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What went on at last night’s City Council meeting

Ferndale City Council meeting (February 21, 2017). Photo: My Ferndale News

The Tuesday night regular meeting of the Ferndale City Council was held before a relatively large crowd given past meeting audience sizes.

There were a few things of interest to most on the meeting agenda. Here is how those items were handled at the meeting.

A representative from Puget Sound Energy spoke to the council about their response to recent weather-related outages.

Several members of the Ferndale Heritage Society were in the audience to hear their representatives recap the group’s activities as well as their support and involvement in other Ferndale organizations during 2016.

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Public Works Capital Projects Manager Katy Radder provided a summary of 2016 projects and how their actual costs compared with their budgets. In some cases, projects went over budget while others were completed under budget.

Radder also provided a quick summary of a few projects in the works for 2017.

Public Works Supervisor Bo Westford provided the council with a recap of the recent emergency response during the recent lengthy snow and ice events. In summary, Westford explained how equipment and staff were required to work at extreme levels. For instance, it wasn’t unusual for Public Works to be staffed 24 hours a day in order to keep priority roads clear and deal with other weather-related issues.

Westford thanked the council and City staff for their assistance and support of the effort needed.

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A public hearing was provided regarding a proposed 10-year franchise agreement between City of Ferndale (COF) and Kirkland-based Astound Broadband, LLC, to build and maintain a fiber-optic network using COF public right-of-way. There were no speakers during the public hearing. Astound Broadband’s representative, Fred Miller, spoke briefly to council, explaining the technology and how it would be made available to the City, public schools and non-profits at discounts while also servicing their local commercial customers.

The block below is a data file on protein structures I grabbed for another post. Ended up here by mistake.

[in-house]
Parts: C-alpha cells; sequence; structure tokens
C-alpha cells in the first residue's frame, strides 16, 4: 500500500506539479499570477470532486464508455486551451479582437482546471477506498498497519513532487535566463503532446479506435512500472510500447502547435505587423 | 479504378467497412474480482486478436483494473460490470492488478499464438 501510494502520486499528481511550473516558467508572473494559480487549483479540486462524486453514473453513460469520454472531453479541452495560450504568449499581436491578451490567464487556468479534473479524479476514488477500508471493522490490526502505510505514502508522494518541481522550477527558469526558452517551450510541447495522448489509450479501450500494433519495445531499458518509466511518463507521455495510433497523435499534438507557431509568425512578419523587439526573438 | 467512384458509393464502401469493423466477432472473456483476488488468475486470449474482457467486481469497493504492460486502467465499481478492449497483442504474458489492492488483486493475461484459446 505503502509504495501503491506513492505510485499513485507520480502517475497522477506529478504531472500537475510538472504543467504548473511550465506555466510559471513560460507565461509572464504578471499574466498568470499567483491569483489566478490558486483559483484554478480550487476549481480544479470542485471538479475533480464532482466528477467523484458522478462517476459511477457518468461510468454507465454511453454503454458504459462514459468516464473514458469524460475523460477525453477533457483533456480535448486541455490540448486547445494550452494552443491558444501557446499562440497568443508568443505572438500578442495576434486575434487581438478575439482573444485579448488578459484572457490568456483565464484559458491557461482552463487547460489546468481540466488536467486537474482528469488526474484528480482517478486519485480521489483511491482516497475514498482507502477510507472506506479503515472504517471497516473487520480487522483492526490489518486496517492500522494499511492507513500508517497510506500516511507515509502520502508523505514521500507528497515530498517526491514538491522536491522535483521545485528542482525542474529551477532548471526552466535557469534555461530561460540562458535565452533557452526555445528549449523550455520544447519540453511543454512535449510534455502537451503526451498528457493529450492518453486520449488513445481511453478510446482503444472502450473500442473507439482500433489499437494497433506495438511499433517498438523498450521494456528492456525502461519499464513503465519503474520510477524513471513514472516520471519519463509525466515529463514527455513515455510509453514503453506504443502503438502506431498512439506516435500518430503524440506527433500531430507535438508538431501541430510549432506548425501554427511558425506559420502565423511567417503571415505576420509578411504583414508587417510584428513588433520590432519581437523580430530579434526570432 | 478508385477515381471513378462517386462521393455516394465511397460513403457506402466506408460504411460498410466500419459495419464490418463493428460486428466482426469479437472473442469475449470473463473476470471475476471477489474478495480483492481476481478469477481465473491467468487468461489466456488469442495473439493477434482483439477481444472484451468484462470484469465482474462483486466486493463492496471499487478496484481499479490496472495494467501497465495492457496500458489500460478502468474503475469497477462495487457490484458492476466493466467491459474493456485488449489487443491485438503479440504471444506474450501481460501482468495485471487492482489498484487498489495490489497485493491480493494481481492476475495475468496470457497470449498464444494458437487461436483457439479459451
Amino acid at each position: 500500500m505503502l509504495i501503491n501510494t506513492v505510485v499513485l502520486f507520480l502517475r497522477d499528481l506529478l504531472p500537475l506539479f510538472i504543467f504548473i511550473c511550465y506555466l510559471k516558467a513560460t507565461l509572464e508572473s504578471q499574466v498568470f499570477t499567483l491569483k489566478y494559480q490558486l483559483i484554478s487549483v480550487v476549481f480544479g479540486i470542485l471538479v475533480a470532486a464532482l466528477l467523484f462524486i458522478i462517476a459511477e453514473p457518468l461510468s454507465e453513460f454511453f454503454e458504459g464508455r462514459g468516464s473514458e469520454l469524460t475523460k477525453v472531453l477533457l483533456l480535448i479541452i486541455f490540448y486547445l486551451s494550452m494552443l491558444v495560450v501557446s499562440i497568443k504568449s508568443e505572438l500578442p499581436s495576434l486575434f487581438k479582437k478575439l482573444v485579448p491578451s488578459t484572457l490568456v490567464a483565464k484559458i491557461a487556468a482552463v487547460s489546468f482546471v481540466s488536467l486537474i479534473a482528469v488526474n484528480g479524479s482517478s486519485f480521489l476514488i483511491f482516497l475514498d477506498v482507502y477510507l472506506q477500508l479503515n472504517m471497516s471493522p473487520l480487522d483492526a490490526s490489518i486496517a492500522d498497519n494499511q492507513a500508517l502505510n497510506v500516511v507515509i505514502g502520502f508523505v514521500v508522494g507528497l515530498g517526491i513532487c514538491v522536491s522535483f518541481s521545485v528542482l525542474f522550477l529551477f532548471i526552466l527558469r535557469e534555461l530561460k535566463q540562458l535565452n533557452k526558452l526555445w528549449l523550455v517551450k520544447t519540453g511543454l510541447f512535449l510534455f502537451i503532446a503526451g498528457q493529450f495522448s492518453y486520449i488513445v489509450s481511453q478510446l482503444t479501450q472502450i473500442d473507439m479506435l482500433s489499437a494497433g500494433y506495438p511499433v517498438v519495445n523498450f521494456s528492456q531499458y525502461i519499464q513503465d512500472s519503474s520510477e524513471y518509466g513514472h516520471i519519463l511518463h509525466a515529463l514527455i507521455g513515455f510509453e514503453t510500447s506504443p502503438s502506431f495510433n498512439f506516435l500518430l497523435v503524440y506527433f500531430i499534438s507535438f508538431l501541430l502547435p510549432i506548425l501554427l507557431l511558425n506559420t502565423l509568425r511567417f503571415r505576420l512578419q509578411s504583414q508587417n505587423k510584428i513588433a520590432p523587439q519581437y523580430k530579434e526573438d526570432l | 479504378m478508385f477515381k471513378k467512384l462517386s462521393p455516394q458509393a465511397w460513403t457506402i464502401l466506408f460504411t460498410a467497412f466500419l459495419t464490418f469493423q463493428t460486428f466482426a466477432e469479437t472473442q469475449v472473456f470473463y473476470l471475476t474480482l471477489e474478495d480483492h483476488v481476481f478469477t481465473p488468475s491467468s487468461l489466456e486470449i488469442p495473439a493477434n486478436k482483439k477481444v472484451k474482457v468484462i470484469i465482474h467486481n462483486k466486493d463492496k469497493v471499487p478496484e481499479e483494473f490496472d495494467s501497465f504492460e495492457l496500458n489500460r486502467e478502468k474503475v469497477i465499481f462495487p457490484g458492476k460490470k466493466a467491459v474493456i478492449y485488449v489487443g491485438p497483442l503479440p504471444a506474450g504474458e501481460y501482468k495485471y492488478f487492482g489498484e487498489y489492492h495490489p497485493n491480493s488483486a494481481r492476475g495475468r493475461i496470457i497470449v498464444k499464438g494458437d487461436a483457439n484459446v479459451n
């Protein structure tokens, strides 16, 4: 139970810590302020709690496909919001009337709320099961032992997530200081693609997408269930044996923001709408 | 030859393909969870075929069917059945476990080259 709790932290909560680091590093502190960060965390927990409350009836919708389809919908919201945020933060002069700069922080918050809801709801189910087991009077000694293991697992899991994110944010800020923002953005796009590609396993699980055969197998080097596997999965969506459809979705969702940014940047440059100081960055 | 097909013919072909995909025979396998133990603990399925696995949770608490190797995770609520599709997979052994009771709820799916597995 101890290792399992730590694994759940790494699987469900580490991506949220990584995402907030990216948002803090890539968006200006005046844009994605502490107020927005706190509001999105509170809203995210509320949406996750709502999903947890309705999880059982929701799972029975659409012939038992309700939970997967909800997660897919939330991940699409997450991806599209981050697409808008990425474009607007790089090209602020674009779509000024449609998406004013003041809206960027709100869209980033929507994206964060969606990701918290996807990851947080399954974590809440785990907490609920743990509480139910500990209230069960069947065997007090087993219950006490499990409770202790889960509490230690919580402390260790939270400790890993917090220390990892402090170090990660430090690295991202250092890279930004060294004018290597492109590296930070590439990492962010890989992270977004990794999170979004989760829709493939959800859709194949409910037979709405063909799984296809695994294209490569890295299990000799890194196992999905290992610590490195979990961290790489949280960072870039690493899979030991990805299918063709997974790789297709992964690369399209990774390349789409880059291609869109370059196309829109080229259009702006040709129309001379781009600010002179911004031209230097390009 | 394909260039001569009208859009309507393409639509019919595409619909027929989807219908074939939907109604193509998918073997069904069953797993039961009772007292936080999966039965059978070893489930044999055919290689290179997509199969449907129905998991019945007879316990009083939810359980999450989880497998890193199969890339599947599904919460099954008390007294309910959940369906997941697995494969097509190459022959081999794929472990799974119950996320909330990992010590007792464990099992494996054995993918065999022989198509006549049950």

The council voted unanimously to approve the franchise agreement.

Many in the audience had come to the meeting to speak regarding some proposed amendments to the COF Animal Control Ordinance. Notable among the changes are new regulations regarding animal enclosures in the front yard of a residence. In addition, regulations currently applied to chickens would also be applied to ducks and rabbits if the changes are adopted by the Council.

Four Ferndale neighbors spoke to the council and all appeared to agree the ordinance changes seemed out of place when compared with standards encouraged by organizations promoting the keeping these animals and with similar ordinances in place by the cities of Seattle and Bellingham.

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Council decided by consensus to send the item back to committee for further consideration.

Council then went into executive session to discuss, according to Mayor Jon Mutchler, a real estate transaction.

 

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